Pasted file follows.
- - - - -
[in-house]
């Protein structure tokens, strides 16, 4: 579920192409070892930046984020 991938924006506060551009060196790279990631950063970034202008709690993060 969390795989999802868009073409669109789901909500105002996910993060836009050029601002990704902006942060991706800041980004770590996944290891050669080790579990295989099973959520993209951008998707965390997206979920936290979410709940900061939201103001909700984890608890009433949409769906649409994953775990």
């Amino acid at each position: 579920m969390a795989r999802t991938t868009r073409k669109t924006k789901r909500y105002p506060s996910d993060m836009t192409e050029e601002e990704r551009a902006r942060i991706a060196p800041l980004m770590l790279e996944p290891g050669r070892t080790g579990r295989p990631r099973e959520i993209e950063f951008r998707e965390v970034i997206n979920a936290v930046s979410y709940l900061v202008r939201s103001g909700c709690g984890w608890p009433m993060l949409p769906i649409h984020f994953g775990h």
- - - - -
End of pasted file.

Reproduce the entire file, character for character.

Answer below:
[in-house]
């Protein structure tokens, strides 16, 4: 579920192409070892930046984020 991938924006506060551009060196790279990631950063970034202008709690993060 969390795989999802868009073409669109789901909500105002996910993060836009050029601002990704902006942060991706800041980004770590996944290891050669080790579990295989099973959520993209951008998707965390997206979920936290979410709940900061939201103001909700984890608890009433949409769906649409994953775990």
């Amino acid at each position: 579920m969390a795989r999802t991938t868009r073409k669109t924006k789901r909500y105002p506060s996910d993060m836009t192409e050029e601002e990704r551009a902006r942060i991706a060196p800041l980004m770590l790279e996944p290891g050669r070892t080790g579990r295989p990631r099973e959520i993209e950063f951008r998707e965390v970034i997206n979920a936290v930046s979410y709940l900061v202008r939201s103001g909700c709690g984890w608890p009433m993060l949409p769906i649409h984020f994953g775990h």